IBM didn’t inform people when it used their Flickr photos for facial recognition training

IBM took almost one million photos of Flickr, used them to discover how to train the facial recognition training programs and shared them with outside researchers. But as NBC points out, the people photographed on Flickr did not consent to their photos being used to develop facial recognition systems, and they may not be, considering that those systems could be used to monitor and recognize them.

While photographers may have obtained permission to take photographs of these people, some told NBC that the people photographed did not know that their images had been recorded with facial recognition notes and that they could be used to train algorithms.

"None of the people I photographed had any idea that their images were being used in this way," one photographer told NBC.

The photos were not originally compiled by IBM, by the way, they are part of a larger collection of 99.2 million photos, known as YFCC100M, which the former owner of Flickr, Yahoo, created to conduct an investigation. All photos were shared with a Creative Commons license, which is usually a sign that they can be used freely, with some limitations.

But the fact that they can be used to train facial recognition systems to identify by ethnicity, for example, may not be a use that even the most permissible Creative Commons licenses anticipated. It is not a completely theoretical example: IBM made a video analysis product that used body cameras to discover the races of people. IBM denied that it would "participate in jobs that involve racial profiling," he told NBC.

It is also worth noting that IBM's original intentions may have been rooted in preventing artificial intelligence from being predisposed to certain groups, although when it announced the collection in January, the company explained that it needed such a large data set to help train "fairness" "As well as accuracy.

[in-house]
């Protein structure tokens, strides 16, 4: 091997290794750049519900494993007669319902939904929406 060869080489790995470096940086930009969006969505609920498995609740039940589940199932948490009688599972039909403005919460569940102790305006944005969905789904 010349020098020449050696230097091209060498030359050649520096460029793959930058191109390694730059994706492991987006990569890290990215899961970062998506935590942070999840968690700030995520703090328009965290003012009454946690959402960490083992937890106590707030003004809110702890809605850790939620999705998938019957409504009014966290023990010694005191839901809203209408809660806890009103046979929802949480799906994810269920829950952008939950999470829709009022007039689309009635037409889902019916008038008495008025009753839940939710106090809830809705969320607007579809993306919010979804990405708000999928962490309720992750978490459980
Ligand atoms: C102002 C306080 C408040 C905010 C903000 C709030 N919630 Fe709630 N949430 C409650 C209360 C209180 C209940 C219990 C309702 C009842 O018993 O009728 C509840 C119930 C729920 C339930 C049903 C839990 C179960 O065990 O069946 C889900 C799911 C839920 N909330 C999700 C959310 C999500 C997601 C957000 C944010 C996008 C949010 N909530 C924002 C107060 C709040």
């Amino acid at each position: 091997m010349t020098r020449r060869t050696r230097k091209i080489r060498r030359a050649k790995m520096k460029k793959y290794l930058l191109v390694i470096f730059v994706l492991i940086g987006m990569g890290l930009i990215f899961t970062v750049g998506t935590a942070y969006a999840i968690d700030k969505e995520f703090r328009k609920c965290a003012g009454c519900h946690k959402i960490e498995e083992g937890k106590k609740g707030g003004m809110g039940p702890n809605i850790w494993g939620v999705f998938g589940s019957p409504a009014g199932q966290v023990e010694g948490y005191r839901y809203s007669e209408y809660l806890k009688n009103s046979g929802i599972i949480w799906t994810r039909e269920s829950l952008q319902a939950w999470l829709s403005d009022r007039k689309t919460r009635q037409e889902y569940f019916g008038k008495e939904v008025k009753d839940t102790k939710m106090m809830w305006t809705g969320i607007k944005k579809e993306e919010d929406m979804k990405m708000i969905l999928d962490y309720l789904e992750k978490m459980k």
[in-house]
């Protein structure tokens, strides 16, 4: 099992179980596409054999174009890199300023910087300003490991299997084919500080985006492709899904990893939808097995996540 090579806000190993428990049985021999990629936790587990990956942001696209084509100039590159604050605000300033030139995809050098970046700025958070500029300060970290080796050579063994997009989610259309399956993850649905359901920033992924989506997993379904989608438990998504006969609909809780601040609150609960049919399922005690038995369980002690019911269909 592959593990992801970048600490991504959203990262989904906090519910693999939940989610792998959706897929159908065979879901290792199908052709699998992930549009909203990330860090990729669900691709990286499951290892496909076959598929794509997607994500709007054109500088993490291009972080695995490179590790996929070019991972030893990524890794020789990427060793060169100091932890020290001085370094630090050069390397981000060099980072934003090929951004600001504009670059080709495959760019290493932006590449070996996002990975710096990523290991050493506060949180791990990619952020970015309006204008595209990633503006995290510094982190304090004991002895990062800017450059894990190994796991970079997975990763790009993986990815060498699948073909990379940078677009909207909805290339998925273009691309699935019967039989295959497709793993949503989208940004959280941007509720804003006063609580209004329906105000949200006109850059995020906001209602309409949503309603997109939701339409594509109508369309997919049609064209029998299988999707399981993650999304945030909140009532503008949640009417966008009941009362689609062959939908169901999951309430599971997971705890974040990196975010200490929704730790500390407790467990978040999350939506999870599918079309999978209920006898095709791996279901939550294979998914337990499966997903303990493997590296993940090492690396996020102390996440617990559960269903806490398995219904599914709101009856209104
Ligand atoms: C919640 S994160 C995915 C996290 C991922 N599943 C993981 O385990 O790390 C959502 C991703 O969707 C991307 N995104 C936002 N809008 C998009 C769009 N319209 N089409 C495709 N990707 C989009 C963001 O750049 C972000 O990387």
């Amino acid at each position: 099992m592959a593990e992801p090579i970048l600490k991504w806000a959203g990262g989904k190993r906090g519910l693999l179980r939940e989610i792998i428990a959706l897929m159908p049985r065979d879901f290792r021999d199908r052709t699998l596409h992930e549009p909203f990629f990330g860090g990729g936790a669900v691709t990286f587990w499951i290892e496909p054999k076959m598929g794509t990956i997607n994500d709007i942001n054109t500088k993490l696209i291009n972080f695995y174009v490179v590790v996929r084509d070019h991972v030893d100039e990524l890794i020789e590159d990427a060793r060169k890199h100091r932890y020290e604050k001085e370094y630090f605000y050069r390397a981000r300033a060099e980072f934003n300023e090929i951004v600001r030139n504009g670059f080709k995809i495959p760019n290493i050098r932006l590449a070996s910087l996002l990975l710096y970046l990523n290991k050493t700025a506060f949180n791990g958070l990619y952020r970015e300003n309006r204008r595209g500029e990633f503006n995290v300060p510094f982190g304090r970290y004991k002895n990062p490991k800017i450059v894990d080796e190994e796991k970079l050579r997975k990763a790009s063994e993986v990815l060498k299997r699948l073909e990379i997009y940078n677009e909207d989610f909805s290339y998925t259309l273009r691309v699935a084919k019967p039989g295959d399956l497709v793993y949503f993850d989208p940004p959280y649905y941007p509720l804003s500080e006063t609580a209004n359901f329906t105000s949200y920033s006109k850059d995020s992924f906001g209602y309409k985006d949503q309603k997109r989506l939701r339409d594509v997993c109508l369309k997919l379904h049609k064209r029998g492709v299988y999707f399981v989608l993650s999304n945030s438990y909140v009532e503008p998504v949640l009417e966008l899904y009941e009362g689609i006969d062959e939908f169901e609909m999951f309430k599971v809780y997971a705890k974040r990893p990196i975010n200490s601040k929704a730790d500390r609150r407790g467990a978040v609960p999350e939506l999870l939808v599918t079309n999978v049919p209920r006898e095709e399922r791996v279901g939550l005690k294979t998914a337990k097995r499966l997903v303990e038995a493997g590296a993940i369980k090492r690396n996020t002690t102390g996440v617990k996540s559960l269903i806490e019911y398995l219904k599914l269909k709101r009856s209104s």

Either way, it is difficult for the average person to verify if their photos were included and request that they be removed, since IBM keeps the data set private from anyone who is not conducting academic or corporate research NBC obtained the data set from a different source and made a tool within their article for photographers to check if their Flickr user names have been included in the IBM collection However, that does not necessarily help people who were photographed if they are not interested in participating.

IBM is so one of several companies that explore the field of facial recognition and is not the only one that uses photos of normal people without explicitly asking for their consent. Facebook, for example, has photos of 800,000 faces open for other researchers to download.

Please Note: This content is provided and hosted by a 3rd party server. Sometimes these servers may include advertisements. does not host or upload this material and is not responsible for the content.